Talk

Advanced search

Mumsnet hasn't checked the qualifications of anyone posting here. If you have medical concerns, please seek medical attention; if you think your problem could be acute, do so immediately. Even qualified doctors can't diagnose over the internet, so do bear that in mind when seeking or giving advice.

How do you go about finding a Nutrionist/Homeopath

(7 Posts)
Lulu40 Tue 27-Nov-01 09:40:36

When clicking on the Ask the Expert I get an error message so I thought I would ask if anybody out there knows the answer. I would like to consult a nutrionist/homeopath and I would also like to find out what a non-classical homepath is? My ds is having behaviour problems and I thought I would like to go down the food/allergies route to see if there is anything obvious - any help/suggestions would be appreciated. Also if anybody knows about testing for lead in the system and how you go about having this done? Thanks in advance if anybody knows the answers.

Wendym Tue 27-Nov-01 13:32:43

I can answer the question about lead - you ask your gp to take a blood sample and send to the local hospital. There are places that offer hair testing (Surrey University, I think?) but its not generally considered reliable. You may find your doctor is reluctant to do it unless there is evidence of lead in your home as it is distressing for a young child to have blood taken. B&Q sell a kit to test your paint (was £3.50 when I bought one). The water authority will test your water supply free but it takes ages and a lot of nagging. Water filters extract some lead if you're concerned. The local private hospital would have analysed blood for me at about £40 if my gp hadn't offered to do it free.

Your local library or health food store may have an allergy book. Has your gp suggested talking to an NHS dietician? If you keep a food diary it may suggest a link to a particular food.

Green Tue 27-Nov-01 13:33:47

to find a homeopath you can contact the society for homeopaths - maybe someone else has the number - unfortunately i don't - sorry - maybe search on the web? they will have a list and numbers of practitioners in your area.

with regards to testing for lead in the system (or other toxins) the best way to do it is to have a hair mineral analysis done. You have to cut some hair off your head and send it in to a lab and they will test for various minerals and also toxins. Best to do it via a nutritionist though as they will interpret the results for you - otherwise you are kind of left with a graph you won't necessarily understand how to interpret - nor will you necessarily know what to do about it once you know what your profile says. ie. detoxification of toxins is a process that needs very careful supervision.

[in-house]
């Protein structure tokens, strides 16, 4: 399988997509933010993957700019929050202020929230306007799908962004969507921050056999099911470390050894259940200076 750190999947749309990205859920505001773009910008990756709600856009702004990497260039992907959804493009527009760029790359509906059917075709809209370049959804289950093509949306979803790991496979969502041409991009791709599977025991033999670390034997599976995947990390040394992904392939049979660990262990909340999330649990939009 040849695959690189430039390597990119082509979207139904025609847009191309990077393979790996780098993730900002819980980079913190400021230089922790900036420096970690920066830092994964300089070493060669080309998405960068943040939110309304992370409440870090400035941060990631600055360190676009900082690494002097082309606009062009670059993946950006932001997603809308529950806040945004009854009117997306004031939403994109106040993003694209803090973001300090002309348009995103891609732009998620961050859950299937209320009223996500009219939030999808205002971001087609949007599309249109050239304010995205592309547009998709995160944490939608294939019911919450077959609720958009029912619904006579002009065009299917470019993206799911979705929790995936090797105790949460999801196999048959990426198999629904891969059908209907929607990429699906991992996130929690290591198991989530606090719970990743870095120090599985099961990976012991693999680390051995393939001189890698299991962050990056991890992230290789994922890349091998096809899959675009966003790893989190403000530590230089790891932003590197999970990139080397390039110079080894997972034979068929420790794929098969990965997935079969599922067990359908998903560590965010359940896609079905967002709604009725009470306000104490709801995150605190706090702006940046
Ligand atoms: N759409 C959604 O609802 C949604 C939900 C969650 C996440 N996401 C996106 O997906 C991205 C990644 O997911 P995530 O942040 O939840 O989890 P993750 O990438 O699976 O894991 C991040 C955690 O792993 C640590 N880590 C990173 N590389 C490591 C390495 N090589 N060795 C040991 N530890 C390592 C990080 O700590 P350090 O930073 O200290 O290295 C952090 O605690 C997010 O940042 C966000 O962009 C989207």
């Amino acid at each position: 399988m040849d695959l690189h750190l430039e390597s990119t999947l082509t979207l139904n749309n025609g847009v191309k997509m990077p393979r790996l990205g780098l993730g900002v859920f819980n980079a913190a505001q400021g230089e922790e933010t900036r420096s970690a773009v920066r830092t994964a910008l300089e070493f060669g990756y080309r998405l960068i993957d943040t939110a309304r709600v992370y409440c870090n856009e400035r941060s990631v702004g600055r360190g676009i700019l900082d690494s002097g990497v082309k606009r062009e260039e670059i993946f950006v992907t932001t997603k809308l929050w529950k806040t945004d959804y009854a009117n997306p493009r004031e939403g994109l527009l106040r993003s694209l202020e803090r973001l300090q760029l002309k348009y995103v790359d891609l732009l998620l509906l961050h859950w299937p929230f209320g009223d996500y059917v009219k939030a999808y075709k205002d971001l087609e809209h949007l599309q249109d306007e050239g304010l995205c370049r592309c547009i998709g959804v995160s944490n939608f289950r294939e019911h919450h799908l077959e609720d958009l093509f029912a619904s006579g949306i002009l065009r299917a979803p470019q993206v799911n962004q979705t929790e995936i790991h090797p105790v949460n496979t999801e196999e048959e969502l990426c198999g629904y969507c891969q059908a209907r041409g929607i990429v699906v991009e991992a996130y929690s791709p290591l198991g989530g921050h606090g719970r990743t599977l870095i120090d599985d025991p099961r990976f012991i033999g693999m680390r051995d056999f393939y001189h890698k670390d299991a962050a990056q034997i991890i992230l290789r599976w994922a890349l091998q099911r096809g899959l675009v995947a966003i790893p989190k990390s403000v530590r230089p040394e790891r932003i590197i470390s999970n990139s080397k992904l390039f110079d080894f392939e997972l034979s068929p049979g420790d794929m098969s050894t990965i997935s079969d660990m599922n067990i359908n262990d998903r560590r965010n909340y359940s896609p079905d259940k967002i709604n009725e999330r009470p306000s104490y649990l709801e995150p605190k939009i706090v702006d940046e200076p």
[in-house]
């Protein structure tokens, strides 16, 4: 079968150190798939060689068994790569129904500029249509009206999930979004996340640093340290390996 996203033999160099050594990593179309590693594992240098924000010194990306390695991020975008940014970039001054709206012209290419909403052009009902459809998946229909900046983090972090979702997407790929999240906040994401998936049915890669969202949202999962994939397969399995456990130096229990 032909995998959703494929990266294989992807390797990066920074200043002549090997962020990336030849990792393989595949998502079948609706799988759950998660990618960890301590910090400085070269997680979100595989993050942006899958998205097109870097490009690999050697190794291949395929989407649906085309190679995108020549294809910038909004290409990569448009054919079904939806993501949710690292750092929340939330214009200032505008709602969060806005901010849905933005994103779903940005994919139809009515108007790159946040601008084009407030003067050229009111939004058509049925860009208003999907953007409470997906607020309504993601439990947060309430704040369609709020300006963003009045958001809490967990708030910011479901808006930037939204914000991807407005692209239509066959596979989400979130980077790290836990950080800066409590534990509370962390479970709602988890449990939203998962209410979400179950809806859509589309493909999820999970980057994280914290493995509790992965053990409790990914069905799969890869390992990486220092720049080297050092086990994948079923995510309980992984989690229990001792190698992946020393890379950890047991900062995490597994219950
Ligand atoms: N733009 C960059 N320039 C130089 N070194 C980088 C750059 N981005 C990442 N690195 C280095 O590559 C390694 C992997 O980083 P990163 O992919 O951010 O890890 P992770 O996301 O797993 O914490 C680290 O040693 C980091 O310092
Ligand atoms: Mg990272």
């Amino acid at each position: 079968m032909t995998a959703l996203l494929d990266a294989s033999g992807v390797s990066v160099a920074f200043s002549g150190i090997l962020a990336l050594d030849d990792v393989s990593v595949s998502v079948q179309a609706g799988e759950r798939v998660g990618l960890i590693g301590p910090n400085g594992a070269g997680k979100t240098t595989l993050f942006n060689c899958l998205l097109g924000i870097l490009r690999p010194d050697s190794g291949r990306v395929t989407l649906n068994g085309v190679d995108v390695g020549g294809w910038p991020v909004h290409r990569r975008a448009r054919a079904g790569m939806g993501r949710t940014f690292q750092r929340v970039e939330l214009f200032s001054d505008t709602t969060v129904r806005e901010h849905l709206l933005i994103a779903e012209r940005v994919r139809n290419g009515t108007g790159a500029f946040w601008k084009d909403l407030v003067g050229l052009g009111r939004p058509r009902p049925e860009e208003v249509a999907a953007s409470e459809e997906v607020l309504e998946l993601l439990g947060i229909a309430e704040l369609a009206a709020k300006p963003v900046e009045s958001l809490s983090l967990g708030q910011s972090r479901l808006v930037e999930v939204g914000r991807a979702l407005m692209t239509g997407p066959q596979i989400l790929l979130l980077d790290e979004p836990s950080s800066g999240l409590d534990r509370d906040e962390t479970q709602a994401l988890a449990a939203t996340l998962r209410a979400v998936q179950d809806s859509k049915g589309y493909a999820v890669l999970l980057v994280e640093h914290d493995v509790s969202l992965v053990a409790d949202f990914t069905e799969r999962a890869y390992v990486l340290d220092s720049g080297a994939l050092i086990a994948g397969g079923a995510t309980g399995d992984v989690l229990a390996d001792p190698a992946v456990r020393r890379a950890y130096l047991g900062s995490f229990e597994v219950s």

to find a nutritionist in your area you could call the Institute for Optimum Nutrition. Are you in London? If so, then the college where i am training to be a nutritionist holds student clinics where you can get a really reduced rate on the condition that a student sits in on your consultation - BCNH - UK College of Nutrition and Health, London, NW6.

Green Tue 27-Nov-01 13:37:18

oh, just read Wendym's posting after having posted mine. Hair mineral analysis is very reliable - recent criticisms of it in the scientific press have been discounted due to their inclusion in the study of an unregulated and unregistered lab. If you use a reliable lab, then far better than a blood test as will look at storage of lead in the body over a recent period rather than what is circulating in the blood. THe body is very efficient at removing harmful chemicals from the blood and storing them in body tissues- most especially in fat.

Lulu40 Tue 27-Nov-01 13:55:16

My GP has referred us to a child psychologist at my own request but when I asked about food etc maybe causing the problem his reply was "only if he has ADHD" very matter of fact about everything - I think he has lost all real interest in his patients after years in a South East London practice !! Thanks for your tips. Your college sounds a good place to start as I havent got a clue about all this stuff

Tlb Tue 27-Nov-01 16:12:49

homeopathic website

www.homeopath.co.uk

Emmakate Tue 27-Nov-01 20:40:48

Lulu40,
A non-classical homoeopath (or practical homoeopath as they are sometimes known)differs from a classical homoeopath in that they may use numerous prescribing methods and/or multiple remedies to treat symptoms as opposed to the classical homoeopaths who will use 1 remedy at a time in accordance with the founder of homoeopathy Hahnemann.
Given the toxins and levels of sickness today practical homoeopathy in my experience is essential as the classicals are too set in the history books - homoeopathy is continuing to evolve just like conventional medicine.
Check out www.this.is/homoeopathy
Good luck

Join the discussion

Registering is free, easy, and means you can join in the discussion, watch threads, get discounts, win prizes and lots more.

Register now »

Already registered? Log in with: